Effects of 1131: The average protein bound iodine conversion ratio of ten dogs following administration o:f 1131 was 3.9 per cent. The average basal metabolism rate of the dogs after 1131 was 31 calories per M2 per hour compared to a normal value of 43 calories, a decrease of 21 per cent. These two findings were taken as evidence of a hypothyroid state. Ejects of Hypotlgroidism on Circulation: Marked decreases occurred in coronary sinus blood flow, cardiac index, left ventricular oxygen consumption, left ventricular work and heart rate.
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Increases occurred in coronary vascular resistance, systemic A-V oxygen difference and respiratory minute volume. The ratio of left ventricular oxygen consumption/body oxygen consumption was 0.055 in the normal and 0.053 in the hypothyroid group. Eflects of Atropine on the Normal Dog: These effects were similar to those previously observed6 but were repeated in this study in order to follow the same dog from the normal to the hypothyroid state. Coronary sinus blood flow, cardiac index, left ventricular work and oxygen

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Scott,

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consumption, heart rate, respiratory rate and respiratory minute volume showed marked increases. Efects of Atrojine on the Dog with Hypothyroidism: The increases noted previously also occurred in the animal with hypothyroidism. The absolute values for coronary sinus blood flow and heart rate were approximately the same but since the pre-atropine values were smaller the percentage change with atropine was greater in the hypothyroid. Both the absolute and percentage change in cardiac index were somewhat smaller. A considerably greader reduction in calculated left ventricular efficiency was produced by atropine in the dog with hypothyroidism again as a result of the higher efficiency in the pre-atropine state.

COMMENTS
The increase or decrease in heart Heart Rate: rate associated with hyperthyroidism or hypothyroidism, respectively, has been attributed to the specific effects of the thyroid hormones on the myocardial tissue. Thyroxine accelerates the rate in perfused hearts6 or even in the embryonic heart before the development of In our experiments the per neural tissue. cent increase in heart rate following atropine was greater in the hypothyroid than in the normal group but the actual rates in the two groups were approximately the same. The reduction in heart rate with hypothyroidism appears to be associated with an increased vagal tone or possibly with a reduction in the threshold to vagal stimulation, since the blocking of vagal activity with atropine produced similar heart rates in both groups. If one considers atropine in the dosage used in these experiments as a stress stimulus, the hypothyroid heart seems to have lost little of its rate-adaptive capacity. This is significant because the ability of the heart to change its rate is an important cardiac reserve mechanism. Myocardial Oxygen Consumption: Both the total body oxygen consumption and the left ventricular oxygen consumption were reduced in the hypothyroid state. A comparison of the ratio of left ventricular to body oxygen consumption in the normal with the hypothyroid group failed to show a significant difference. This is in agreement with Light et al.,s who noted a proportional increase in myocardial oxygen conSince sumption in clinical hyperthyroidism. the influence of the thyroid upon myocardial oxygen consumption has been demonstrated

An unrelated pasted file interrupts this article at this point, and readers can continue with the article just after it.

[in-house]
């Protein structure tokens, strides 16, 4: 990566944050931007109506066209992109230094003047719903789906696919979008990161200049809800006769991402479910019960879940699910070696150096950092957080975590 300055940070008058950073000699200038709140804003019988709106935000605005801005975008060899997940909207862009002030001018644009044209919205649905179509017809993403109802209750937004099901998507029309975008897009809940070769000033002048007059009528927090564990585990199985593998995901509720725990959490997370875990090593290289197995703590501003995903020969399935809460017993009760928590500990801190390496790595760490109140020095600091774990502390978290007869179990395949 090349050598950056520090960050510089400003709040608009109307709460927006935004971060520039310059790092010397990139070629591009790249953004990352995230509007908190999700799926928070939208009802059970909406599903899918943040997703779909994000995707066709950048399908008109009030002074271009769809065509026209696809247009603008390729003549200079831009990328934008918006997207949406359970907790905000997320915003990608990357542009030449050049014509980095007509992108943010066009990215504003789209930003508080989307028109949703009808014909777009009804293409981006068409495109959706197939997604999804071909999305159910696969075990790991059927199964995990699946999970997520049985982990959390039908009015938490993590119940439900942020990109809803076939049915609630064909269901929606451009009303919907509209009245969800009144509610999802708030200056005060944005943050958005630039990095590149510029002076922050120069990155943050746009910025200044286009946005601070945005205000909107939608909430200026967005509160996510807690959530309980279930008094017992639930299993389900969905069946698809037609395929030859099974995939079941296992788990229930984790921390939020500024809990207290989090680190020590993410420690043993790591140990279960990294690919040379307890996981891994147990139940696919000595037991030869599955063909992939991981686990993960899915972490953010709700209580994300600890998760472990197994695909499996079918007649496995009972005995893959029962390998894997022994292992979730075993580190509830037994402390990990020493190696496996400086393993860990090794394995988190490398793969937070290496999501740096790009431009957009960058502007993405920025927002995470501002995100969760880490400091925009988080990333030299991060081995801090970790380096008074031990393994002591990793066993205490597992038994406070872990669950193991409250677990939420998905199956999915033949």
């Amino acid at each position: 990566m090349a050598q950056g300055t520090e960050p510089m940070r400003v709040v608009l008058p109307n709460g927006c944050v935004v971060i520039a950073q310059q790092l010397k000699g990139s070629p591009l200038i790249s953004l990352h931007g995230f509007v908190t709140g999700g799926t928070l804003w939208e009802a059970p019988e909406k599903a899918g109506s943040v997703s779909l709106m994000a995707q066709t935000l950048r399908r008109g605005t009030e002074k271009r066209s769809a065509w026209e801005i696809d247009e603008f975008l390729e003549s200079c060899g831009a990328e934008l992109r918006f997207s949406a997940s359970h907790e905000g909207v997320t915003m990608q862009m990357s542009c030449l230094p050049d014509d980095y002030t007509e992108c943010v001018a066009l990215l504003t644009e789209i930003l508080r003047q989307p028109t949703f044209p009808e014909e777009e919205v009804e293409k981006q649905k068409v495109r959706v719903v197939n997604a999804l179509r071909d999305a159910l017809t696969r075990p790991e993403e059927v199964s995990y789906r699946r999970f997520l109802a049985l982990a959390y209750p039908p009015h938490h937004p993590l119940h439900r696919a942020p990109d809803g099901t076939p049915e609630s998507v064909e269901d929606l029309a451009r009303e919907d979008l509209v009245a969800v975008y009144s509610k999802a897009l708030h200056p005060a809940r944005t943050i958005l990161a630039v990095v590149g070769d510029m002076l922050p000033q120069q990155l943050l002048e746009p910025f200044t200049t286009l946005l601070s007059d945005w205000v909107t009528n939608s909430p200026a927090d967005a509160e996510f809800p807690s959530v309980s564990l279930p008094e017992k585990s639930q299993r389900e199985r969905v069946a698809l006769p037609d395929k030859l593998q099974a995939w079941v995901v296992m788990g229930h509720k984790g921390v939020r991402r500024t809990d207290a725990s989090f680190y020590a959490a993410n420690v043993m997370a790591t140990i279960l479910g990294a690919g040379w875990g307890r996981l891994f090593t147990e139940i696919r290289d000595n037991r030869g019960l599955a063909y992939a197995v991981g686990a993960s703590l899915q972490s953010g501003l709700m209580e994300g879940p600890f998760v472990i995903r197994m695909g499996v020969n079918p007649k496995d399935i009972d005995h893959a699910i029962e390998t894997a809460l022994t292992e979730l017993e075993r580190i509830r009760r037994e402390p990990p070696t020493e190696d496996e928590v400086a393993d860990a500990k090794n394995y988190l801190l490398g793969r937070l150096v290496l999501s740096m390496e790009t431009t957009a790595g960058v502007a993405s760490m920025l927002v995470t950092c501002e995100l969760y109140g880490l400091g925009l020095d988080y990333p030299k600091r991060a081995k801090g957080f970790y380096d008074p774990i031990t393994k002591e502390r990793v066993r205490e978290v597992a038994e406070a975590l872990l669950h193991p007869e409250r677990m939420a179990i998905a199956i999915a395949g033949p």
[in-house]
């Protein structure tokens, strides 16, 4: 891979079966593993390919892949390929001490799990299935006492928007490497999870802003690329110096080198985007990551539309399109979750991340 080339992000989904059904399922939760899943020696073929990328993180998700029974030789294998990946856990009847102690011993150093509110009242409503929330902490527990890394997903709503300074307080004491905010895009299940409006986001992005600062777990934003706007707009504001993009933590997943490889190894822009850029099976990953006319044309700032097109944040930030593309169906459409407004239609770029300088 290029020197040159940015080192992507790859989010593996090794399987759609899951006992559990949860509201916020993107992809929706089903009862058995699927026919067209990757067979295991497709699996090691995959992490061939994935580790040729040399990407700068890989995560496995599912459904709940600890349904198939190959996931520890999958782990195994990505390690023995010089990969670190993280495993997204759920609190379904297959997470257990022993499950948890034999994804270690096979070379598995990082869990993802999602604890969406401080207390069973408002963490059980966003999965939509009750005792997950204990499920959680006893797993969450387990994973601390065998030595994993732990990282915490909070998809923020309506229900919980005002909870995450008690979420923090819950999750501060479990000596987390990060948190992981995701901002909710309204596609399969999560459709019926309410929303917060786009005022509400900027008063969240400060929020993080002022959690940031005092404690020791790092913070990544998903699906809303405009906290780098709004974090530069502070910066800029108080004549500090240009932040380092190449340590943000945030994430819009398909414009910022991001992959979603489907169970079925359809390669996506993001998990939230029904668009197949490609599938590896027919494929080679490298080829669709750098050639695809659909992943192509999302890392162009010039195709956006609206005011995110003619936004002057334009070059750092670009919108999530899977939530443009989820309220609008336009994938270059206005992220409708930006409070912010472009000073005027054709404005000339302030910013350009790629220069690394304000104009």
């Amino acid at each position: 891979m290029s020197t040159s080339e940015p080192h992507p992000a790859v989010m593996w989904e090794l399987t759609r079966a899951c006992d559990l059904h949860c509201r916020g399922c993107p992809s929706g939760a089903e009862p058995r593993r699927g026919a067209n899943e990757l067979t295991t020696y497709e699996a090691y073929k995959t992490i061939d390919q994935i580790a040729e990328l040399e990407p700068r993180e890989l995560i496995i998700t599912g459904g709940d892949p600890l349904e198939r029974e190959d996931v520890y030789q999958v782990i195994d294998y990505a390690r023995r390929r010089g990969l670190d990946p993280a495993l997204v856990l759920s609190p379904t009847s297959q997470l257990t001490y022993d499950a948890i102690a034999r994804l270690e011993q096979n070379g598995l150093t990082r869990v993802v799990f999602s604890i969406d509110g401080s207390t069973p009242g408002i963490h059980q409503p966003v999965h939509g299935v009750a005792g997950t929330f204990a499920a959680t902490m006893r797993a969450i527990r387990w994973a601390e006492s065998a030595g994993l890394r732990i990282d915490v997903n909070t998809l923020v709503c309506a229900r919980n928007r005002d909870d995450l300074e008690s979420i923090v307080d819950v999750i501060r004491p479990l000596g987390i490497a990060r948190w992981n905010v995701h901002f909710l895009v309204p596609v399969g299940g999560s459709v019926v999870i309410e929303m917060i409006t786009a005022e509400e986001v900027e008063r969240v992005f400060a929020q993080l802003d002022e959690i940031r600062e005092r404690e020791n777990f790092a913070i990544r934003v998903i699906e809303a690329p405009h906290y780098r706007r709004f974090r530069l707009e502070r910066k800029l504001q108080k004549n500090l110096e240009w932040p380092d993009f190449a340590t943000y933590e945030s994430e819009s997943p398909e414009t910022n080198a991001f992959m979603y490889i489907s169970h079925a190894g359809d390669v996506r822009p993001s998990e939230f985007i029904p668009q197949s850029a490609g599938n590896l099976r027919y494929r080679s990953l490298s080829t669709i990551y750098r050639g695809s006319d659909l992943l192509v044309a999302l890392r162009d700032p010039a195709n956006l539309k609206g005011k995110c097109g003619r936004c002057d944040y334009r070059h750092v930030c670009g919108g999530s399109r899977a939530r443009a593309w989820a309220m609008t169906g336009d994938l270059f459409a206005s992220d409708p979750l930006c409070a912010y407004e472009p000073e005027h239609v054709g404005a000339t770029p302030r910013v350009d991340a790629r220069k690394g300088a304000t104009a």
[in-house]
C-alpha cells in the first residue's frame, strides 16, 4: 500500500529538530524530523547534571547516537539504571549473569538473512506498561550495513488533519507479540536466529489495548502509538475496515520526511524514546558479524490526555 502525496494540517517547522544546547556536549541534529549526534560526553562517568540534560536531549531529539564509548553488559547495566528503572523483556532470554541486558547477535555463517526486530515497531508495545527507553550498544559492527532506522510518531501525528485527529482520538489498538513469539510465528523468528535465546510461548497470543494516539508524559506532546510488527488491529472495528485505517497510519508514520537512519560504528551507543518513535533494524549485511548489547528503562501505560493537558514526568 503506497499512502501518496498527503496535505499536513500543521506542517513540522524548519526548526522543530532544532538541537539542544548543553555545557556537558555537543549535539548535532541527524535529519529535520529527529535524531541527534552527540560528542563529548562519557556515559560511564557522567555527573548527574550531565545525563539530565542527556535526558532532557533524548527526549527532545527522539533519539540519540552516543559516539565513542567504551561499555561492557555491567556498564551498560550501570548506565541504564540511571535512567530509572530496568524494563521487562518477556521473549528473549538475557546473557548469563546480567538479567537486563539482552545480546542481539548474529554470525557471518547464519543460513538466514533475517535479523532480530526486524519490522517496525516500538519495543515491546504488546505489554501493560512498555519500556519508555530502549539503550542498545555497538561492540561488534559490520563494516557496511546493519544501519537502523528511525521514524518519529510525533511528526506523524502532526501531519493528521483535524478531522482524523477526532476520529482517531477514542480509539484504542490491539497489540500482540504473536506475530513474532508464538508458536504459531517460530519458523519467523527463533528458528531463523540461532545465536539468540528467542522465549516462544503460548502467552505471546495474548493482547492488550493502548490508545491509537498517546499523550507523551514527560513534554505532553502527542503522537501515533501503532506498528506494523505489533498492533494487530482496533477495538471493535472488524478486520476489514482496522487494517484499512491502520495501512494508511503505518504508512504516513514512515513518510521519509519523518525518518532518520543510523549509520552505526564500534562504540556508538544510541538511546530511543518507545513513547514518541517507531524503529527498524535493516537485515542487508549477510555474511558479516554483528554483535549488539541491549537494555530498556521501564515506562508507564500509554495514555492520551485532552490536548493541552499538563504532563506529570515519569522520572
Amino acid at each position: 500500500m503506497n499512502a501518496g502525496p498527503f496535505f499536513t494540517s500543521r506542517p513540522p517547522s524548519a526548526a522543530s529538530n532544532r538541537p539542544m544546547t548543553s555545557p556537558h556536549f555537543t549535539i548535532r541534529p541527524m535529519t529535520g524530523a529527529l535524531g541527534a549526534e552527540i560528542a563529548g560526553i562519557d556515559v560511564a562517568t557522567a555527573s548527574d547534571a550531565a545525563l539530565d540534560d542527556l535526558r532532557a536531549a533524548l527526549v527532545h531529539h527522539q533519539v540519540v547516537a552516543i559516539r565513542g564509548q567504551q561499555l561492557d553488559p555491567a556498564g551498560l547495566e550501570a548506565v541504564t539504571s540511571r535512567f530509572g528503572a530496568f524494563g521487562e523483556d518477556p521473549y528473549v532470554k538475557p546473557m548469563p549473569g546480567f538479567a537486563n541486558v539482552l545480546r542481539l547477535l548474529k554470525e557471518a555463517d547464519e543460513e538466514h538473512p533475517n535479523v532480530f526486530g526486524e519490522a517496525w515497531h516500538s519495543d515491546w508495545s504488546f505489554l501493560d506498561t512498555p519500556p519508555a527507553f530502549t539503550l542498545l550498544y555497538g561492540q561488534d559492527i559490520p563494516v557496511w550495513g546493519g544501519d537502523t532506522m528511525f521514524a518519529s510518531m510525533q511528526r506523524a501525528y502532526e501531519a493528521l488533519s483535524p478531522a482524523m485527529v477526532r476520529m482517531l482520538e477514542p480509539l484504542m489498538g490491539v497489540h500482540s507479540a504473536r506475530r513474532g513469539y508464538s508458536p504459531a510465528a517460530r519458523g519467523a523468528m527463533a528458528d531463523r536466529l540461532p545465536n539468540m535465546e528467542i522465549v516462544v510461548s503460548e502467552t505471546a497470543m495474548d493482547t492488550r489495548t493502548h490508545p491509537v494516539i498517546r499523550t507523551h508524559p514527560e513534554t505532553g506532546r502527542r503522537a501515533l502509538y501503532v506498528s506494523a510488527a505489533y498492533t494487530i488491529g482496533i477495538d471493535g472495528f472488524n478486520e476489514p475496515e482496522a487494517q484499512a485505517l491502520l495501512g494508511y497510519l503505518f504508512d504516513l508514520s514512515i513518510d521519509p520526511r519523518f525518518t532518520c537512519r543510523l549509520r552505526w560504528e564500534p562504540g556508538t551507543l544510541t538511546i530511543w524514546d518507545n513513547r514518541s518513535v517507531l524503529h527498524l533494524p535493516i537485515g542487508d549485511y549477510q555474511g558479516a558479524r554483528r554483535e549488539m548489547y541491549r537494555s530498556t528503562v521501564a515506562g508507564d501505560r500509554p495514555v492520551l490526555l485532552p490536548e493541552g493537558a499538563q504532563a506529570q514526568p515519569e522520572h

with cardiac tissue slices,9 it might be assumed that the regulation is primarily at the cellular level rather than by means of heart rate. On the other hand, the regulation in the intact animal may be effected to a significant degree through control of the heart rate. Recent evidence strongly supports the close association between myocardial oxygen consumption and heart rate in the dog in a variety of experimental situations.5~10~11 This relationship also is borne out in the present data by the results obtained when atropine was given to the normal and to the hypothyroid dog. Here there were extreme increases in heart rate associated with marked increases in myocardial oxygen consumption. In the hypothyroid state the oxygen consumption of the left ventricle increased over 150 per cent in association with a 350 per cent inThe important point, however, crease in rate. is that the relatively low oxygen consumption of the hypothyroid heart equaled the value of the normal group when both were subjected to the influence of atropine. Thus the influence of rate upon left ventricular oxygen consumption appears to be of the same order of magnitude in the hypothyroid and the normal heart under these experimental conditions. Coronary Sinus Blood Flow: The changes in coronary sinus blood flow paralleled those for left ventricular oxygen consumption. The flow decreased in the hypothyroid state and increased with atropine in both groups, reaching about the same value in spite of starting at a lower level in the hypothyroid group. Again the explanation rests on the evidence of a close association between coronary flow and heart rate.5J0v11 The reduction in cardiac index Cardiac Index: in the hypothyroid dog agrees with the findings of Stewart et a1.2 in patients with myxedema. They also reported an increase in the systemic A-V oxygen difference which was associated Although with an increase in circulation time. not statistically significant, the increase in A-V oxygen difference is present in our data also and probably indicates correctly the direction of change. This increase should be considered in relation to the total body oxygen consumption. The decrease in cardiac index is associated with a decrease in total oxygen consumption but Since an increased A-V oxygen difference. A-V O2 difference = oxygen consumption output relacardiac